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Schools Would Get Nearly $60 Billion in Democrats’ New COVID-19 Relief Proposal

By Andrew Ujifusa — May 12, 2020 4 min read
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New legislation from House Democrats would provide nearly $60 billion to K-12 school districts to help them address the coronavirus pandemic, although Republicans who control the Senate are likely to ignore the legislation, which falls short of public demands from education advocacy groups.

The Health and Economic Recovery Omnibus Emergency Solutions (HEROES) Act would create a $90 billion “state fiscal stabilization fund” for the U.S. Department of Education to distribute to K-12 as well as higher education. After deducting a small share of money for administrative and other expenses, 65 percent of that fund—or roughly $58 billion—would go through states to local school districts, with 30 percent set aside for public colleges and universities. This money could support a large variety of services under the Every Student Succeeds Act, the Individuals with Disabilities Education Act, the McKinney-Vento Homeless Assistance Act, and other federal mandates.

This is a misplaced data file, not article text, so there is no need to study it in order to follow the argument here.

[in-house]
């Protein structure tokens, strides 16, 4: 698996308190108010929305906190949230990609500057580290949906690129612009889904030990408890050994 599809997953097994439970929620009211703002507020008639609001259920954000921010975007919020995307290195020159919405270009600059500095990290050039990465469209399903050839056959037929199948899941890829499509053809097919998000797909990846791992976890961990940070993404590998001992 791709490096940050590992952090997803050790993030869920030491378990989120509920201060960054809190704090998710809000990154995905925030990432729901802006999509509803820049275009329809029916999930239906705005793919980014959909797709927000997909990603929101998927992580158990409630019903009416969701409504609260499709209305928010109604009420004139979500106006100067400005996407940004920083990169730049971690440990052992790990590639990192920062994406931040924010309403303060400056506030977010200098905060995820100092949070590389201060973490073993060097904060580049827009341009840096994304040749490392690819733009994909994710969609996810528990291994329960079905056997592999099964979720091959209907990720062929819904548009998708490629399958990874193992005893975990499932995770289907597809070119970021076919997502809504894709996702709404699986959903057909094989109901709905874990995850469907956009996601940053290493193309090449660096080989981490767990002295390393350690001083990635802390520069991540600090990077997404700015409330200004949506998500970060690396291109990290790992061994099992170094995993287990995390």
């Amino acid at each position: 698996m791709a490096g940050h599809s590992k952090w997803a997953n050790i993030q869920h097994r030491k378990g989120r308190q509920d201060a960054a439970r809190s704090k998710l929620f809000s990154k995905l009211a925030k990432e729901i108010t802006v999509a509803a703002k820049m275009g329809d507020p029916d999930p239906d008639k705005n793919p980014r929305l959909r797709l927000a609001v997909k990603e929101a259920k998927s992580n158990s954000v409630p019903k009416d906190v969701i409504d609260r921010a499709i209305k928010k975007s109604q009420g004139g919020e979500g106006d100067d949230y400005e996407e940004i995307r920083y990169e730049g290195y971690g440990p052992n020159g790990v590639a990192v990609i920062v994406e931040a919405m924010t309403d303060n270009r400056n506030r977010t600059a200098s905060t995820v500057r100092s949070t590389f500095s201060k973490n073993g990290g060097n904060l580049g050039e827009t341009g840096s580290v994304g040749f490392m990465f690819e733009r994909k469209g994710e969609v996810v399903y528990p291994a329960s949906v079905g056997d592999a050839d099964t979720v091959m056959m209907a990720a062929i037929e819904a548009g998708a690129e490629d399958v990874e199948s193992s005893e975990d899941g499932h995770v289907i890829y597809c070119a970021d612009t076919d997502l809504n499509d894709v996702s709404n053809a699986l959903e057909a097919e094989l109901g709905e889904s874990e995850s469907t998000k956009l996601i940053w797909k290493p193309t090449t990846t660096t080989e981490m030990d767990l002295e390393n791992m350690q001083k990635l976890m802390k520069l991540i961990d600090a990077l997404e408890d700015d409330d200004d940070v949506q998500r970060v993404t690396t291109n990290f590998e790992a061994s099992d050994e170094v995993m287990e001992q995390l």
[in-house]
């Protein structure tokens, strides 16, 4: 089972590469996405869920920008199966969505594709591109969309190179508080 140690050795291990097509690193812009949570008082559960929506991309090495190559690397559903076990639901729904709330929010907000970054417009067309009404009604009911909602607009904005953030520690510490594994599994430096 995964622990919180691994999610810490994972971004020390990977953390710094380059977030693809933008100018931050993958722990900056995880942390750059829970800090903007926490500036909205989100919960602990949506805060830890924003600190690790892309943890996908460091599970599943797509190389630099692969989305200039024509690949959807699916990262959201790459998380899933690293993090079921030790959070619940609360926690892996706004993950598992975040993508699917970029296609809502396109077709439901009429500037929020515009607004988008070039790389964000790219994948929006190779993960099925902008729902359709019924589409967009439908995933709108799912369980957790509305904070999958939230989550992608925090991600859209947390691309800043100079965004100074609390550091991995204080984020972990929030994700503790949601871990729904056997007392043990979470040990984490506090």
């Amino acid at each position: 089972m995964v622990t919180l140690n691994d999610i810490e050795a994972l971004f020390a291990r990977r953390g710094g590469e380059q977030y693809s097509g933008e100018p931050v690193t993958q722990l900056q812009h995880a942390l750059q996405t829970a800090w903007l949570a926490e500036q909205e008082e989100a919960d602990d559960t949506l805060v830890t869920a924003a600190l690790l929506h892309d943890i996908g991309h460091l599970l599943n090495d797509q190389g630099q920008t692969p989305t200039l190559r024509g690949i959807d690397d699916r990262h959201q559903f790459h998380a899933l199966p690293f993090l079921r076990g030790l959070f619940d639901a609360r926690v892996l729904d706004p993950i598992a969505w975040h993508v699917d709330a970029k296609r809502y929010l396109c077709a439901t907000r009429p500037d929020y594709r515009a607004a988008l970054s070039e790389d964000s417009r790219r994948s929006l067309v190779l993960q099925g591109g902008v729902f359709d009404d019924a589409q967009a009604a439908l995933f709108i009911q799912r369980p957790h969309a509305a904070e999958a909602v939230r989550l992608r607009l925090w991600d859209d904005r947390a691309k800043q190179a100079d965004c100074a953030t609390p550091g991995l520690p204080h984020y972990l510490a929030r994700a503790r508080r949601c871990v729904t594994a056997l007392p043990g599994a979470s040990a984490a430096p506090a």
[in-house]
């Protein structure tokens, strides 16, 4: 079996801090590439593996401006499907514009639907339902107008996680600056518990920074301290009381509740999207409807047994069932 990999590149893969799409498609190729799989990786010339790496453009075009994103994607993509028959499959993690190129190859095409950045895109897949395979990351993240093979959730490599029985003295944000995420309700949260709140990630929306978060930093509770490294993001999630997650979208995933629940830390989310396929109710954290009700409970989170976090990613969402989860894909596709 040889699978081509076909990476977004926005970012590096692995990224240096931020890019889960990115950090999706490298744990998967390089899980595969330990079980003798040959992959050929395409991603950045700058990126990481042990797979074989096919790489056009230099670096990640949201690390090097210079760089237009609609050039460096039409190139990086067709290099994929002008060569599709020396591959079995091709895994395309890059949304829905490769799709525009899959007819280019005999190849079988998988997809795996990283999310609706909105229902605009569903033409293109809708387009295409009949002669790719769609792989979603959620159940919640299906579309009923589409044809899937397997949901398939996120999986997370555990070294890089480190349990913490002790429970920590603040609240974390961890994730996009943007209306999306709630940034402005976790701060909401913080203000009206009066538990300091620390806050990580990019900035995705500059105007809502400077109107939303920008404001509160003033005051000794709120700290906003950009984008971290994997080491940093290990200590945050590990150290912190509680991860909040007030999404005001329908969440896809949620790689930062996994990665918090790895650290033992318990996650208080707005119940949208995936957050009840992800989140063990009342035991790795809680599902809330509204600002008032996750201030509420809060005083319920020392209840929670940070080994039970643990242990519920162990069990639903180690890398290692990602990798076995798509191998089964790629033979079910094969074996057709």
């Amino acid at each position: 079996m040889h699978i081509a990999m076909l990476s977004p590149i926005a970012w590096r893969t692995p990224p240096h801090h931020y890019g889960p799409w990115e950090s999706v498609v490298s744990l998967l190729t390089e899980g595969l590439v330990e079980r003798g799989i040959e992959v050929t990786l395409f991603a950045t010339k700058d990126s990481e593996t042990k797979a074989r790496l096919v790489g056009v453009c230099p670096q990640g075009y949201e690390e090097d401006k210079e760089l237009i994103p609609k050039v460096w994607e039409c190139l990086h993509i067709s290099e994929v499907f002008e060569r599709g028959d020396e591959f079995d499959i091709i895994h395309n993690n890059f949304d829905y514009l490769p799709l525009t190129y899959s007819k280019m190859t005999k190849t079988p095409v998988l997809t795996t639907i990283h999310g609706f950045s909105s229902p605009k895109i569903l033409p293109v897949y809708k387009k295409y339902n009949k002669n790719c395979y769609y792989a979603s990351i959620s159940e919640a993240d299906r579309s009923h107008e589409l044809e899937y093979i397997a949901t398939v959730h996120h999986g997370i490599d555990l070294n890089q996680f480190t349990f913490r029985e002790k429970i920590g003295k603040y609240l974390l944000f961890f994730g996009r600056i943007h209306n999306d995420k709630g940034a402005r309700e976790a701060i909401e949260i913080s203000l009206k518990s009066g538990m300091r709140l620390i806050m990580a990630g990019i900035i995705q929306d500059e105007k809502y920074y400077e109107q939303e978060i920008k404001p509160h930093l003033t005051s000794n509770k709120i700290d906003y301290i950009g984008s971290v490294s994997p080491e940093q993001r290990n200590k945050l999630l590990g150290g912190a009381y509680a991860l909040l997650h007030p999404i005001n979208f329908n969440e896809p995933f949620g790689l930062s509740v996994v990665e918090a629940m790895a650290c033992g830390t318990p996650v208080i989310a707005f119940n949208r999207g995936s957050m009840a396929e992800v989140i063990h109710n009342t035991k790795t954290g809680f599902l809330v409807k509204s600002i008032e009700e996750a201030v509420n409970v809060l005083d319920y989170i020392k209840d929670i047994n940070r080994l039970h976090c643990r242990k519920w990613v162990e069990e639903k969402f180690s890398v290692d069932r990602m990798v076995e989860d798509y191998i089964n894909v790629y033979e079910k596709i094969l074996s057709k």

Any school district that receives this aid “shall to the greatest extent practicable, continue to pay its employees and contractors during the period of any disruptions or closures related to coronavirus,” the bill states. That language mirrors the last coronavirus aid bill that became law in late March and provided just over $13 billion in direct aid for districts. This HEROES Act money would be available until Sept. 30, 2022.

The bill does include nearly $1 billion to shore up state and local government budgets that could be a big help for schools in many instances. However, it’s obviously unclear exactly how much of that money would ultimately reach local school districts, and the education lobbying community has put a heavy emphasis on creating a big stabilization fund specifically for education in the next federal aid package.